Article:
NAPFA compensation committee member says AUM fees for cash raise conflicts

Advisers might be incentivized to move clients into cash to bolster their fee

Jan 29, 2015 @ 2:25 pm

By Jeff Benjamin

Cutting advisory fees for low-yielding cash positions might seem like the right thing to do, but the practice is also being challenged for presenting financial advisers with a major conflict of interest.

“If you're charging lower fees for cash and some bond allocations than you are for equity allocations, the suspicion will always arise when you move clients into equities that you're doing so to raise your fee,” said Bert Whitehead, founder of Cambridge Connection Inc.

Mr. Whitehead, as a member of the compensation committee at the National Association of Personal Financial Advisors, penned a memo last week challenging NAPFA to address the issue of fees based on investment allocations.

While it would be difficult to quantify, Mr. Whitehead said the practice of lower fees on low-yielding cash and bonds has gained popularity since the 2008 financial crisis when the Federal Reserve's quantitative easing program began holding yields to near zero.

In his letter to the compensation committee, he charged that the practice of setting fees based on underlying portfolio allocations is not only widespread, but often improperly disclosed to clients.

“There is continuing discussion about fiduciary responsibility and what it takes to be a fiduciary, and NAPFA tends to be on the side of what it takes to be a fiduciary,” he said. “I feel like a voice crying in the wilderness.”

Direct AUM Compensation Causes Conflicts of Interest

Bill Prewitt, founder of Charleston Financial Advisors, and chair of the NAPFA compensation committee, acknowledged Mr. Whitehead's memo for “making advisers aware that there are other ways to charge fees, but there are conflicts no matter what, and some are worse than others.”

“I think the only way (the memo) would be actionable is to see if it provides any more insight into the different methods of compensation,” he added. “I don't think anybody can operate totally conflict free, but we can reduce the conflicts through disclosure.”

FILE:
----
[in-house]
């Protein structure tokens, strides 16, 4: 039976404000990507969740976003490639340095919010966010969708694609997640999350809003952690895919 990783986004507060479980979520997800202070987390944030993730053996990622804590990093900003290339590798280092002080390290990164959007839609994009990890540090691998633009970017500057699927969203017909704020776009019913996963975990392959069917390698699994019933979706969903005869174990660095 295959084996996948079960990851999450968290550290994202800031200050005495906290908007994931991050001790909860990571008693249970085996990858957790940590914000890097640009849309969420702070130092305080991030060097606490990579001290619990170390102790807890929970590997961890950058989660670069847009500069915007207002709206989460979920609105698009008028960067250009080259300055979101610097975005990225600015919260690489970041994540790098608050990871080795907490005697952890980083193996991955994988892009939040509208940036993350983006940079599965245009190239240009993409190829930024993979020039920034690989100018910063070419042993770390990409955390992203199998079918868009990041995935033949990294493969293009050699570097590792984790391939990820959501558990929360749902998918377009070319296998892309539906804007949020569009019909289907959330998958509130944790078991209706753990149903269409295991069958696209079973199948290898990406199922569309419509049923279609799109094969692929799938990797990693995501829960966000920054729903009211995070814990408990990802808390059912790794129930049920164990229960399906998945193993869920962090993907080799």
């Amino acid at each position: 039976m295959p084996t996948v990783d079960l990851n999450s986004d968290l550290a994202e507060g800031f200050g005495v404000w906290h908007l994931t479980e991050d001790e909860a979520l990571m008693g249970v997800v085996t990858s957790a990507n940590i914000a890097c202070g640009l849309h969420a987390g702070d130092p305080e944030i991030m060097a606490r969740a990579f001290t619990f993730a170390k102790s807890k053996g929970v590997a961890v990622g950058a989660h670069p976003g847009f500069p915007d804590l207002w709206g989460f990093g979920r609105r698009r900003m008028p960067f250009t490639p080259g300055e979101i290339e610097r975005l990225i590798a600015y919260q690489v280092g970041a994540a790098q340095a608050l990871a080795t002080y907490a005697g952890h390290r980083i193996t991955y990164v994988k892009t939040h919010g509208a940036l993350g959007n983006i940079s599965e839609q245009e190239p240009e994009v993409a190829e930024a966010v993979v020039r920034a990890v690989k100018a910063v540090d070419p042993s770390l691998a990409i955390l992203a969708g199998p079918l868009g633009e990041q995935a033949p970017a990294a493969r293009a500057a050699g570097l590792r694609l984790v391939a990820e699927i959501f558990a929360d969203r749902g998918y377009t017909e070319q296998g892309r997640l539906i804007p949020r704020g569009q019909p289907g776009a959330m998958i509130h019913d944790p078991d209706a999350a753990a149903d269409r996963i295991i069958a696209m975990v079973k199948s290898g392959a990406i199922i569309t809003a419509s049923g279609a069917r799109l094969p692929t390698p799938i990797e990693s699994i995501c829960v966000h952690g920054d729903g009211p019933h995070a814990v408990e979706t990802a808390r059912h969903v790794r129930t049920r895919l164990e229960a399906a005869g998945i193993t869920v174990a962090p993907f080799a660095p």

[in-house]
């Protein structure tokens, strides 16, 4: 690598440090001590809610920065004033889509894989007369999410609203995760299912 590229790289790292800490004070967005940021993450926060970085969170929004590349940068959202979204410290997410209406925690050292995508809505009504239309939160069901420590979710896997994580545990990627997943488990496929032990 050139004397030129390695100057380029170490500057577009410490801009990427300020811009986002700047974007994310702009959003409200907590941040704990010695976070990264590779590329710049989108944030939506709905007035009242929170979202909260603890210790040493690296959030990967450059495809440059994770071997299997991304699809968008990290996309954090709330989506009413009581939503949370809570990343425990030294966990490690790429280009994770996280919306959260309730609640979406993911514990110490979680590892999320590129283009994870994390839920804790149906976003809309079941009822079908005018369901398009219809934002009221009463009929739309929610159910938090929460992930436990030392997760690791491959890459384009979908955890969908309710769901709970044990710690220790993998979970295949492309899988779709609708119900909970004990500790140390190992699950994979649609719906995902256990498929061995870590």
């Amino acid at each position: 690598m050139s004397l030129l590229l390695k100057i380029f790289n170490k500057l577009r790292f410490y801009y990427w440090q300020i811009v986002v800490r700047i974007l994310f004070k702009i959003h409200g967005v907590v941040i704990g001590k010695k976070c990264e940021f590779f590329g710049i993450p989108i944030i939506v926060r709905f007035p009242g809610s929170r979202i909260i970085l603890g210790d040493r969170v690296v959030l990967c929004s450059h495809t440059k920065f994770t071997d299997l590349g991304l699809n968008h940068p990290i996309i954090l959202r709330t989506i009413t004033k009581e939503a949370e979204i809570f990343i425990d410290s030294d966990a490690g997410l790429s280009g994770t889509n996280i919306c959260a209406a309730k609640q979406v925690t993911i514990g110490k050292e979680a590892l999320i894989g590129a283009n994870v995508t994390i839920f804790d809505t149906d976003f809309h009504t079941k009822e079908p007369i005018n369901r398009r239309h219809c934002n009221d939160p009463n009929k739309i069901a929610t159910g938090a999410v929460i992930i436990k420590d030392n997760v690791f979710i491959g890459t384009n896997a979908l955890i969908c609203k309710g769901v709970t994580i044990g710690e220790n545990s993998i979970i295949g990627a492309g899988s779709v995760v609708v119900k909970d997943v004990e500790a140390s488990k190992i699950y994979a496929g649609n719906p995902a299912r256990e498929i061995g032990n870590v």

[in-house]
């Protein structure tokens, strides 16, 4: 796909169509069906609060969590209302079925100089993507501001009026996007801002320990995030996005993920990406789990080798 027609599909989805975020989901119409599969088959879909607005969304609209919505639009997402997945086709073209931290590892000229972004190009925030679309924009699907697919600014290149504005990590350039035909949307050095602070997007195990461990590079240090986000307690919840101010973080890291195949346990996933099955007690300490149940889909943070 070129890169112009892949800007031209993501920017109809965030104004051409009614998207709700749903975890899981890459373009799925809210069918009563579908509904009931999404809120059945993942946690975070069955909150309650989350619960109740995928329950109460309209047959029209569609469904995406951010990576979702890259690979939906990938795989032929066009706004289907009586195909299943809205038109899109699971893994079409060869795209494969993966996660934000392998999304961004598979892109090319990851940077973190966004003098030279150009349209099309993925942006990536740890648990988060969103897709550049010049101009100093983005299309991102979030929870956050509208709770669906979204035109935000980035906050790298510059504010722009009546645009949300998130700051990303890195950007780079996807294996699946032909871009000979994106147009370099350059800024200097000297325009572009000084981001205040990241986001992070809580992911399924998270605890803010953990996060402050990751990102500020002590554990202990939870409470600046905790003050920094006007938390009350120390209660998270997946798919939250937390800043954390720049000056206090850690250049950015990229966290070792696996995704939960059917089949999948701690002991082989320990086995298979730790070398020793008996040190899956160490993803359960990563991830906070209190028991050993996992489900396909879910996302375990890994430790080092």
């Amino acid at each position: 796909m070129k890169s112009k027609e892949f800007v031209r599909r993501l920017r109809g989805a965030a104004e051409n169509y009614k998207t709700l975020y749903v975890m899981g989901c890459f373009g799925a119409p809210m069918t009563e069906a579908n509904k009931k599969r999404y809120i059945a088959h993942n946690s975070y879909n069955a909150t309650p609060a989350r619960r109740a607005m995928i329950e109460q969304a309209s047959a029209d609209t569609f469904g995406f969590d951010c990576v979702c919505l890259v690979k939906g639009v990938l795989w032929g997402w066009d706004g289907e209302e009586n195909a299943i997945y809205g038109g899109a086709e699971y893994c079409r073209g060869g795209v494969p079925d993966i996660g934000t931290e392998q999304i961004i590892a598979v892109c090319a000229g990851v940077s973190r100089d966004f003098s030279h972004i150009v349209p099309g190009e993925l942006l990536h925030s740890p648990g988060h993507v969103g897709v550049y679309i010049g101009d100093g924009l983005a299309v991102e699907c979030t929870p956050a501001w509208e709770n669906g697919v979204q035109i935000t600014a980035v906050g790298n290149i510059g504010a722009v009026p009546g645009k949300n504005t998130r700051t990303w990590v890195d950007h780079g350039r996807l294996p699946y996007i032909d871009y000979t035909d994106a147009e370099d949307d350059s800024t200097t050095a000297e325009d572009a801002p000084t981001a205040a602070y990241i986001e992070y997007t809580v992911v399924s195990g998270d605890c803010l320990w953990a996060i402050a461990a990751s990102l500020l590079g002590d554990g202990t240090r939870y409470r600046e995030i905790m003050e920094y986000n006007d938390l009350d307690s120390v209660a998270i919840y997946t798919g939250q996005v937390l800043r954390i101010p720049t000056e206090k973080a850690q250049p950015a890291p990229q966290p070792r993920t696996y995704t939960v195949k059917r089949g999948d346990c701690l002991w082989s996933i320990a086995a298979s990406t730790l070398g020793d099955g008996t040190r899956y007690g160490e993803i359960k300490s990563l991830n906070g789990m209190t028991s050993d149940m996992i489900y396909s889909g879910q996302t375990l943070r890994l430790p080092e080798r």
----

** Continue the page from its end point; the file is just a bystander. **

Across the advice industry, financial planners are embracing their own rationale for or against adjusting asset-under-management fees for different portfolio investments.

Satoru Asato, president of the advisory firm McNellis & Asato, charges no fees for allocations to cash and knows it is costing him income, but he believes it's the right approach.

“We're not there to manage cash, we're there to manage investments, and the cash is there for liquidity purposes,” he said. “That's the philosophy we have, even though we recognize if we charge for cash there's more revenue coming it.”

Mr. Asato said his firm earns 0.65% on $230 million under advisement, and he said many of his competitors average 0.75% on their assets.

“The difference is the cash they are charging clients to manage,” he said.

Asked about the potential conflict of interest of moving a client out of cash and into something like equities, on which he would charge an advisory fee, Mr. Asato said that would be unprofessional.

“There will always be temptations,” he said. “But, as a professional, you're supposed to do the right thing.”

Because some advisers are willing to cut fees for low-yielding cash and bond allocations, other advisers are finding it harder to justify not cutting fees in similar fashion.

“It's a financial advice fee, and the job doesn't get easier just because interest rates are lower,” said Randall Bruns, private wealth adviser at HighPoint Planning Partners, and director of public awareness at the Financial Planning Association's Illinois chapter.

“Conversely, financial planners shouldn't be paid more as a percentage of assets when interest rates are high,” he added.

John Scherer, principal at Trinity Financial Planning, recalls a client who fired him a few years ago for charging an asset-based fee on a static bond ladder strategy.

“He went to one of the brokerage firms where he was charged less for bond allocations,” Mr. Scherer said. “If I think it's appropriate for a client to hold cash or fixed income, I don't want them to question my judgment. Clients are certainly free to question my recommendations, but I don't want them questioning my motives.”

A lot of advisers point to wirehouse fee structures as at least partially driving the trend toward separate fees for cash.

“Cash is an asset class, but it seems like compliance departments haven't gotten that, because they see cash as risk-free, and therefore they think you shouldn't charge a fee for it,” said David Haraway, principal at Substantial Financial.

“I think it all stems from some of these advisers coming from brokerage firms, where you have to justify holding cash,” he added. “The fact is, we know that asset allocation is responsible for over 90% of a client's risk-adjusted return.”

Along those same lines, Mr. Haraway draws a comparison to the mutual fund industry, where expense ratios are never adjusted based on cash weightings.

“Just look at the FPA Crescent Fund, which is holding 40% in cash,” he said. “I love that fund, but they can't find anything to buy, and they aren't lowering their fees.”

While Mr. Whitehead might not be alone in his criticism of lower fees for cash allocations, he believes the broader fee-based industry will continue to support it as another way of luring commission-based brokers from the wirehouses.

“There are a lot of people who are not interested in upsetting the apple cart, because [supporting adjustable fees for cash] makes it easier to recruit people from the dark side,” he said.

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